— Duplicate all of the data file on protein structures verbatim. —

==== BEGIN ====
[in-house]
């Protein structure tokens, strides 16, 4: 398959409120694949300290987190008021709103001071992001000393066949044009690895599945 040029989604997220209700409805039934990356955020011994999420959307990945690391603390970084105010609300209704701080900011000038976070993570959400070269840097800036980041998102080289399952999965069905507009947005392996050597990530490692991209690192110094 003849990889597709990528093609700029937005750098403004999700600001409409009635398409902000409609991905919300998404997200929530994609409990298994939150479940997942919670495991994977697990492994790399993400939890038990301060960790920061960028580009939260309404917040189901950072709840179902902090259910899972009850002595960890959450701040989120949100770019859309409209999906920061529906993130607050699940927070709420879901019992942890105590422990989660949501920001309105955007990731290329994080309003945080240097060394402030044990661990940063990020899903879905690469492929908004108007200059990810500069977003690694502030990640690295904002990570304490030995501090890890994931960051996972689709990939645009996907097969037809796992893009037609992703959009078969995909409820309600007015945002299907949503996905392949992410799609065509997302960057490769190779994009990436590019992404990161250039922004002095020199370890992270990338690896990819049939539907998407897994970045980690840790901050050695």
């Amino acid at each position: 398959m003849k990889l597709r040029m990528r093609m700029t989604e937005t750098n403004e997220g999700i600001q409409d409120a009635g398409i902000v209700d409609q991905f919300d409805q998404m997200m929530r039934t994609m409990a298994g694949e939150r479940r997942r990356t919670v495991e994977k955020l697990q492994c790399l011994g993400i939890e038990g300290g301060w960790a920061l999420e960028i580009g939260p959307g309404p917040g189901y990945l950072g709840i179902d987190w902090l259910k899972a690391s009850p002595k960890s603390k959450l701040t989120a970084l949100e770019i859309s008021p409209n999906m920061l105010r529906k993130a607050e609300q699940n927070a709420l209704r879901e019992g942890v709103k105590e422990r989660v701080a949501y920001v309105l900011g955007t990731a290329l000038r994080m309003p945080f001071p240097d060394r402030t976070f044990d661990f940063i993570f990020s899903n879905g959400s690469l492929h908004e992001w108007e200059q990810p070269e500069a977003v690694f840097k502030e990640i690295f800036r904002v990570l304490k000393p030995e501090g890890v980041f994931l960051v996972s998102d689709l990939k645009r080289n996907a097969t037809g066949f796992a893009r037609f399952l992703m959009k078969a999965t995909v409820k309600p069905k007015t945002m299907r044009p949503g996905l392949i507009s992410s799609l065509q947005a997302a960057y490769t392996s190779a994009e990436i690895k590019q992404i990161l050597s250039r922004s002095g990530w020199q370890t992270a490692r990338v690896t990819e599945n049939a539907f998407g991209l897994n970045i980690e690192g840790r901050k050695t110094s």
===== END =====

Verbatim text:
[in-house]
């Protein structure tokens, strides 16, 4: 398959409120694949300290987190008021709103001071992001000393066949044009690895599945 040029989604997220209700409805039934990356955020011994999420959307990945690391603390970084105010609300209704701080900011000038976070993570959400070269840097800036980041998102080289399952999965069905507009947005392996050597990530490692991209690192110094 003849990889597709990528093609700029937005750098403004999700600001409409009635398409902000409609991905919300998404997200929530994609409990298994939150479940997942919670495991994977697990492994790399993400939890038990301060960790920061960028580009939260309404917040189901950072709840179902902090259910899972009850002595960890959450701040989120949100770019859309409209999906920061529906993130607050699940927070709420879901019992942890105590422990989660949501920001309105955007990731290329994080309003945080240097060394402030044990661990940063990020899903879905690469492929908004108007200059990810500069977003690694502030990640690295904002990570304490030995501090890890994931960051996972689709990939645009996907097969037809796992893009037609992703959009078969995909409820309600007015945002299907949503996905392949992410799609065509997302960057490769190779994009990436590019992404990161250039922004002095020199370890992270990338690896990819049939539907998407897994970045980690840790901050050695």
């Amino acid at each position: 398959m003849k990889l597709r040029m990528r093609m700029t989604e937005t750098n403004e997220g999700i600001q409409d409120a009635g398409i902000v209700d409609q991905f919300d409805q998404m997200m929530r039934t994609m409990a298994g694949e939150r479940r997942r990356t919670v495991e994977k955020l697990q492994c790399l011994g993400i939890e038990g300290g301060w960790a920061l999420e960028i580009g939260p959307g309404p917040g189901y990945l950072g709840i179902d987190w902090l259910k899972a690391s009850p002595k960890s603390k959450l701040t989120a970084l949100e770019i859309s008021p409209n999906m920061l105010r529906k993130a607050e609300q699940n927070a709420l209704r879901e019992g942890v709103k105590e422990r989660v701080a949501y920001v309105l900011g955007t990731a290329l000038r994080m309003p945080f001071p240097d060394r402030t976070f044990d661990f940063i993570f990020s899903n879905g959400s690469l492929h908004e992001w108007e200059q990810p070269e500069a977003v690694f840097k502030e990640i690295f800036r904002v990570l304490k000393p030995e501090g890890v980041f994931l960051v996972s998102d689709l990939k645009r080289n996907a097969t037809g066949f796992a893009r037609f399952l992703m959009k078969a999965t995909v409820k309600p069905k007015t945002m299907r044009p949503g996905l392949i507009s992410s799609l065509q947005a997302a960057y490769t392996s190779a994009e990436i690895k590019q992404i990161l050597s250039r922004s002095g990530w020199q370890t992270a490692r990338v690896t990819e599945n049939a539907f998407g991209l897994n970045i980690e690192g840790r901050k050695t110094s």